GOOD SPOTS: Joslyn Cemetery in Oaks Corners showcases history around Phelps

According to the Phelps Historical Society, there are over 25 cemeteries in Phelps alone.

The reason for so many cemeteries in such a small area is because in the 1800s many families on farms would bury loved ones on the land that was effectively privately owned. Therefore, a family of five on one piece of property creates one documented cemetery for the Town and Village of Phelps.

Joslyn Cemetery in Oaks Corners, a small hamlet in the Phelps area and part of the Midlakes School District, is one small cemetery that was created in the 1800s that is still being used today.

Joslyn Cemetery. Credit: Samantha Goodman, FL1 News.

The Joslyn Cemetery holds the Joslyn family, likely the family that started the cemetery for themselves. Little information exists regarding the cemetery, but the Phelps Historical Society was able to offer a bit of information about the family through one of their descendants.

Joslyn Family headstones. Credit: Samantha Goodman, FL1 News.
Joslyn Family headstones. Credit: Samantha Goodman, FL1 News.

The family begins with Charles Seward Joslyn, who lived from 1780-1875 (died age 95), what was considered a very long life at the time. Charles married a woman named Thankful Field who lived from 1787-1872 (died 85). The Phelps Historical Society’s records state that Charles “settled in Phelps in 1800 and lived to see his fondest hopes realized.”

In 1800 Charles and his brother John purchased land in the Phelps Township from Bethel Benton and later sold it to Asher Warner in 1806.

Together Charles and Thankful had twelve children.

Joslyn Cemetery. Credit: Samantha Goodman, FL1 News.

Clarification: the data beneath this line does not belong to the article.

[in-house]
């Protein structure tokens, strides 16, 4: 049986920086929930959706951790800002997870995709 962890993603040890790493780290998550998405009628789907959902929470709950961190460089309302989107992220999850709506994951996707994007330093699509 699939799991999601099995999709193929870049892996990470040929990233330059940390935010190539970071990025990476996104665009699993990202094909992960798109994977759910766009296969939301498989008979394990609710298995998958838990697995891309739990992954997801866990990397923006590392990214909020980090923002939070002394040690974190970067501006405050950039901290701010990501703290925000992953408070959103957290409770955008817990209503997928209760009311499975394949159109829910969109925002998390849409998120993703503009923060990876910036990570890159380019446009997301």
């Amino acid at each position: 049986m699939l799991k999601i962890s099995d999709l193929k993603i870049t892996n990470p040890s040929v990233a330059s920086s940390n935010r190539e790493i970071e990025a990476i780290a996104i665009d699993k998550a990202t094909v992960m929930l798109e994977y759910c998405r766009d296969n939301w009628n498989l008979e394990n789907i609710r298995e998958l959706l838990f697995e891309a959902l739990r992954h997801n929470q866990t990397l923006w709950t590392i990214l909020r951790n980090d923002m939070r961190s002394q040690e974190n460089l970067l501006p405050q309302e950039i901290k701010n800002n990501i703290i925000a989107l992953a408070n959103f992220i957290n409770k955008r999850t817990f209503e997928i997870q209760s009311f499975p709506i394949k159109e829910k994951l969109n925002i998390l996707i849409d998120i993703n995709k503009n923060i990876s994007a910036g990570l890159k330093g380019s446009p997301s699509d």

Joslyn Cemetery. Credit: Samantha Goodman, FL1 News.

Charles had three known brothers, John, Bela, and Jabez. Jabez was a musician in Captain Seth Swan’s company of infantry in the 71st Regiment of New York Militia commanded by Lt. Col. Philetus Swift from June 16 through June 23, 1813/15.

Bela Joslyn lived in LeRoy and Alexander, NY. He was named for his father’s best friend, Bela Wetmore, who is buried in Joslyn cemetery as well. Wetmore was in the Revolution.

Joslyn Cemetery. Credit: Samantha Goodman, FL1 News.
Joslyn Cemetery. Credit: Samantha Goodman, FL1 News.

The children of Charles and Thankful were:

Leander (1805-1883) died age 78

Arzelia (1807-1889) died age 82

Lucretia (1809-1814/15) died age 5/6

Abigail (1813-1815/16) died age 2/3

Charles (1815-1902) died age 87

Oscar (1817-1839) died age 22

Abigail M. (1820-1856) died age 36

Emily (1822-unknown)

Mary (1824-1902) died age 78

Harriet (1827-1894) died age 67

Susan Ann (1829-1864) died age 35

Frances (1832-1846) died age 14

Joslyn Cemetery. Credit: Samantha Goodman, FL1 News.
Joslyn Cemetery. Credit: Samantha Goodman, FL1 News.

While there is little information on all of the Joslyn children, there is for a few.

Leander has one known son, Henry, who married Mary Ringer, also buried in Joslyn Cemetery, and adopted a daughter named Florence.

Arzelia married William Severance who was originally from Massachusetts and moved to Phelps with his parents. They had one child together before he died and she remarried a man by the last name of Dwight, and had two more children.




Abigail M. married Ira Proseus and had had two sons.

Emily married a man named Alvin and moved back to Phelps township where he worked as a furnace man. They ultimately divorced and Emily lived with her son, Frank, and her parents Charles and Thankful.

Harriet married Charles Densmore and lived in Geneva until he passed away. She remarried Hugh Gates and resided in Cohocton. She was his third wife. She died in Phelps where she was keeping boarders and working as a milliner.

Joslyn Cemetery. Credit: Samantha Goodman, FL1 News.

While little history is known, and like many historical things the dates and events could easily be mixed up, one thing that appears to hold true is that despite some of the children growing up and starting their own lives, the Joslyn family wound up back in Phelps together and are all laid to rest in the back corner of Joslyn Cemetery, where the first bodies began to be buried sometime in 1815.

Joslyn Cemetery is small, peaceful, and well kept. Many local residents choose to still bury their family members there today and have the ability to thanks to Charles and Thankful Joslyn.


Want the latest headlines in your inbox each morning? Click here to sign up for our Morning Edition newsletter to get caught up in 60 seconds. You can also download the FingerLakes1.com App for Android (All Android Devices) or iOS (iPhone, iPad)